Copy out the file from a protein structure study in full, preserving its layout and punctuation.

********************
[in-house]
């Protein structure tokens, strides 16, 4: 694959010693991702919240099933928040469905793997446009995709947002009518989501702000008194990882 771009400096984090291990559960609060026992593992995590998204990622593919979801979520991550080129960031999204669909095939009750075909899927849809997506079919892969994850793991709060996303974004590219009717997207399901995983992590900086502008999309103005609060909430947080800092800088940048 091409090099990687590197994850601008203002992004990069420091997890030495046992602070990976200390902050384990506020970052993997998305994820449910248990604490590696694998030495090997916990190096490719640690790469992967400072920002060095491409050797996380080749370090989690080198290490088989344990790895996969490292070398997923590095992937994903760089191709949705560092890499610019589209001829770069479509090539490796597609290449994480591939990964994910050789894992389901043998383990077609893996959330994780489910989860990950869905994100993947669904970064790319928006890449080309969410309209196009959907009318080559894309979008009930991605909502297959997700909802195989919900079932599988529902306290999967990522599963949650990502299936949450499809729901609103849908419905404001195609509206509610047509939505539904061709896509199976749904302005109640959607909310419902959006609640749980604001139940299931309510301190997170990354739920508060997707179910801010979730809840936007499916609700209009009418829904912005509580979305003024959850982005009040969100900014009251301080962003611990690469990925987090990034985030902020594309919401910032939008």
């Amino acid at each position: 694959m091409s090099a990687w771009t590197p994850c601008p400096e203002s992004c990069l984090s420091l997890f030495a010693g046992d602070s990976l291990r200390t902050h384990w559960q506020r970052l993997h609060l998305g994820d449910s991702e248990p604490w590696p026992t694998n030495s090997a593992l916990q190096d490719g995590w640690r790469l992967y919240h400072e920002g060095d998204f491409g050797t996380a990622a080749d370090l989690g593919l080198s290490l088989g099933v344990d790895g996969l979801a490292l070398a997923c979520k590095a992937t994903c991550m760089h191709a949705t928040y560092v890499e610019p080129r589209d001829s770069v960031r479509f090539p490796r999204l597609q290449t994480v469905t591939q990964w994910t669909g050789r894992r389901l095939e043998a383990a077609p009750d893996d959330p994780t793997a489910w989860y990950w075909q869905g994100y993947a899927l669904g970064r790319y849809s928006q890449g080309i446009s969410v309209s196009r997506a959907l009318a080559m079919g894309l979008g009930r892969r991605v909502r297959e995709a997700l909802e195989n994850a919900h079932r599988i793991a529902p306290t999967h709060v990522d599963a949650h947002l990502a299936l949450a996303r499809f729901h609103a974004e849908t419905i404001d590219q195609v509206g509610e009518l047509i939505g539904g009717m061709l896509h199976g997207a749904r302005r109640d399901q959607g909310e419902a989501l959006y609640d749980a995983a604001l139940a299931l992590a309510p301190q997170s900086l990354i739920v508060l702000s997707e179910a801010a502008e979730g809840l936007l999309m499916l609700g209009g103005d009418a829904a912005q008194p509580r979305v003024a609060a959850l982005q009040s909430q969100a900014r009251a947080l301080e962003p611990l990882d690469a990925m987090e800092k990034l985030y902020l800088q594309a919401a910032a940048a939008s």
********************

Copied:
[in-house]
């Protein structure tokens, strides 16, 4: 694959010693991702919240099933928040469905793997446009995709947002009518989501702000008194990882 771009400096984090291990559960609060026992593992995590998204990622593919979801979520991550080129960031999204669909095939009750075909899927849809997506079919892969994850793991709060996303974004590219009717997207399901995983992590900086502008999309103005609060909430947080800092800088940048 091409090099990687590197994850601008203002992004990069420091997890030495046992602070990976200390902050384990506020970052993997998305994820449910248990604490590696694998030495090997916990190096490719640690790469992967400072920002060095491409050797996380080749370090989690080198290490088989344990790895996969490292070398997923590095992937994903760089191709949705560092890499610019589209001829770069479509090539490796597609290449994480591939990964994910050789894992389901043998383990077609893996959330994780489910989860990950869905994100993947669904970064790319928006890449080309969410309209196009959907009318080559894309979008009930991605909502297959997700909802195989919900079932599988529902306290999967990522599963949650990502299936949450499809729901609103849908419905404001195609509206509610047509939505539904061709896509199976749904302005109640959607909310419902959006609640749980604001139940299931309510301190997170990354739920508060997707179910801010979730809840936007499916609700209009009418829904912005509580979305003024959850982005009040969100900014009251301080962003611990690469990925987090990034985030902020594309919401910032939008």
């Amino acid at each position: 694959m091409s090099a990687w771009t590197p994850c601008p400096e203002s992004c990069l984090s420091l997890f030495a010693g046992d602070s990976l291990r200390t902050h384990w559960q506020r970052l993997h609060l998305g994820d449910s991702e248990p604490w590696p026992t694998n030495s090997a593992l916990q190096d490719g995590w640690r790469l992967y919240h400072e920002g060095d998204f491409g050797t996380a990622a080749d370090l989690g593919l080198s290490l088989g099933v344990d790895g996969l979801a490292l070398a997923c979520k590095a992937t994903c991550m760089h191709a949705t928040y560092v890499e610019p080129r589209d001829s770069v960031r479509f090539p490796r999204l597609q290449t994480v469905t591939q990964w994910t669909g050789r894992r389901l095939e043998a383990a077609p009750d893996d959330p994780t793997a489910w989860y990950w075909q869905g994100y993947a899927l669904g970064r790319y849809s928006q890449g080309i446009s969410v309209s196009r997506a959907l009318a080559m079919g894309l979008g009930r892969r991605v909502r297959e995709a997700l909802e195989n994850a919900h079932r599988i793991a529902p306290t999967h709060v990522d599963a949650h947002l990502a299936l949450a996303r499809f729901h609103a974004e849908t419905i404001d590219q195609v509206g509610e009518l047509i939505g539904g009717m061709l896509h199976g997207a749904r302005r109640d399901q959607g909310e419902a989501l959006y609640d749980a995983a604001l139940a299931l992590a309510p301190q997170s900086l990354i739920v508060l702000s997707e179910a801010a502008e979730g809840l936007l999309m499916l609700g209009g103005d009418a829904a912005q008194p509580r979305v003024a609060a959850l982005q009040s909430q969100a900014r009251a947080l301080e962003p611990l990882d690469a990925m987090e800092k990034l985030y902020l800088q594309a919401a910032a940048a939008s």